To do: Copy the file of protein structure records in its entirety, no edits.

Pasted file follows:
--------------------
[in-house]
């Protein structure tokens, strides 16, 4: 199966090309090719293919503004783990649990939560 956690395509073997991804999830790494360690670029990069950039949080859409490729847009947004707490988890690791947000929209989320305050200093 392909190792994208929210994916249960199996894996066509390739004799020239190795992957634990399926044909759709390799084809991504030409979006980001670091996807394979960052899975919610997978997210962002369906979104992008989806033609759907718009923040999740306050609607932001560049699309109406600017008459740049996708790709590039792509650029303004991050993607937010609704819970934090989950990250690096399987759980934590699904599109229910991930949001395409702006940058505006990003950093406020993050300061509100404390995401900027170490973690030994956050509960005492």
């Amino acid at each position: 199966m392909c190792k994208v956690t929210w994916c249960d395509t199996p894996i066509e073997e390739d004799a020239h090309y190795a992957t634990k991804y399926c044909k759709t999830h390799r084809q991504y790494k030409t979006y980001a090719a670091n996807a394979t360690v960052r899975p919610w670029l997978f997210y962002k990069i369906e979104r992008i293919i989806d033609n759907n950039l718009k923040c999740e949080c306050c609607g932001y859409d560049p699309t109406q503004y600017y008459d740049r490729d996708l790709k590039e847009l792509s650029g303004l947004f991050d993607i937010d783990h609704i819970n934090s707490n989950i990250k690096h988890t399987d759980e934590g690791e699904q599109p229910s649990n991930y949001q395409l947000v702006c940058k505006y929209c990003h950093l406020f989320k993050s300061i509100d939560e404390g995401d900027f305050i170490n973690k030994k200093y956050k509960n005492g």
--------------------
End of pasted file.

[in-house]
């Protein structure tokens, strides 16, 4: 199966090309090719293919503004783990649990939560 956690395509073997991804999830790494360690670029990069950039949080859409490729847009947004707490988890690791947000929209989320305050200093 392909190792994208929210994916249960199996894996066509390739004799020239190795992957634990399926044909759709390799084809991504030409979006980001670091996807394979960052899975919610997978997210962002369906979104992008989806033609759907718009923040999740306050609607932001560049699309109406600017008459740049996708790709590039792509650029303004991050993607937010609704819970934090989950990250690096399987759980934590699904599109229910991930949001395409702006940058505006990003950093406020993050300061509100404390995401900027170490973690030994956050509960005492």
């Amino acid at each position: 199966m392909c190792k994208v956690t929210w994916c249960d395509t199996p894996i066509e073997e390739d004799a020239h090309y190795a992957t634990k991804y399926c044909k759709t999830h390799r084809q991504y790494k030409t979006y980001a090719a670091n996807a394979t360690v960052r899975p919610w670029l997978f997210y962002k990069i369906e979104r992008i293919i989806d033609n759907n950039l718009k923040c999740e949080c306050c609607g932001y859409d560049p699309t109406q503004y600017y008459d740049r490729d996708l790709k590039e847009l792509s650029g303004l947004f991050d993607i937010d783990h609704i819970n934090s707490n989950i990250k690096h988890t399987d759980e934590g690791e699904q599109p229910s649990n991930y949001q395409l947000v702006c940058k505006y929209c990003h950093l406020f989320k993050s300061i509100d939560e404390g995401d900027f305050i170490n973690k030994k200093y956050k509960n005492g």